the sky is precisely you: the ribs
of a starved boy.
the sky is a burial for all water
and when we searched for drowned cattle
we looked above. we looked,
scarcely seeing, as one-eyed dogs.
the childhood cattle never drowned:
the river drowned in them.
still, the sky is precisely you, the sky
is your mouth haunting my mouth.
hear the old animal bending
to eat the river’s mouldered water lilies--
I have also eaten out of the bowl
of such loneliness: wild strawberries
among weed-eaten graves. you do not reply
for you are already in a house of ferns
and the river flows more quietly.
barnacles blanket crystallized skulls
or stones. the sky opens again
and it is precisely you:
a torn photograph of your shoulder blade.
and the cattle below and above,
and the riverlight flowing into
and out of their bodies.
awakening, I find only the sun,
an animal frozen in a winter cloud.
outside, a small boy looks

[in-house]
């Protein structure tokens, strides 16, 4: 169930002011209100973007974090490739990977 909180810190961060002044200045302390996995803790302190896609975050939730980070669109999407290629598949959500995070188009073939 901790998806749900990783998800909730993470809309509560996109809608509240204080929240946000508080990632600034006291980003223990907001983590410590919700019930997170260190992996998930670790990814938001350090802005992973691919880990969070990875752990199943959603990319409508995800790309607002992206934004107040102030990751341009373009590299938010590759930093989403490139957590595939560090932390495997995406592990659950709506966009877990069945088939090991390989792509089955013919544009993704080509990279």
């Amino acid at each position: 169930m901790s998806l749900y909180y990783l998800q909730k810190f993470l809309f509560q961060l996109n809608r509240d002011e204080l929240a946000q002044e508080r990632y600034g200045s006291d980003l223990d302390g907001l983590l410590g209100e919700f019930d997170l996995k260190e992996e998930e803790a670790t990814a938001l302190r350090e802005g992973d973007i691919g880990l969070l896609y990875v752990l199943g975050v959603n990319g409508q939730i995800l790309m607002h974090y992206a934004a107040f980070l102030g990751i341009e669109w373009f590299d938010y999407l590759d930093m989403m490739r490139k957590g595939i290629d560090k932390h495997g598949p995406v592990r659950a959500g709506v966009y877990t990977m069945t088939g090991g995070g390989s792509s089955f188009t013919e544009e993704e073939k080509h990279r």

to a seagull crying on a chimney.
he could be a man but as he looks
to a seagull in a city of seagulls
he is a child. a woman walks
so slowly, as if her body
held the weight of war letters.
you know nights are unkind
even if lit by the moon’s candelabra
so I hide the scraps of paper
saying six cygnets were fed to death
by good-hearted citizens. alone,
I remember two village boys entering
my home, scattering berries
on the floor, crushing them. alone,
I wonder what evokes the cruelty of boys.
the cries of the seagulls stir you,
the birthmarks on your back
trembling with sensuality.
on the table, beside us,
the wilted necks of dry poppies.
Triin Paja lives in rural Estonia. Her poetry has appeared in Prairie Schooner, Portland Review, Pleiades, Cincinnati Review, and Room, among others. She is the author of two poetry collections in Estonian, Nõges (Värske Raamat, 2018) and Ürglind (Tuum, forthcoming) and has won The Betti Alver Literary Award and The Juhan Liiv Prize for Poetry. Her poetry in English has been nominated for a Pushcart, Bettering American Poetry, Best of the Net, Best New Poets, and the Rhysling Award.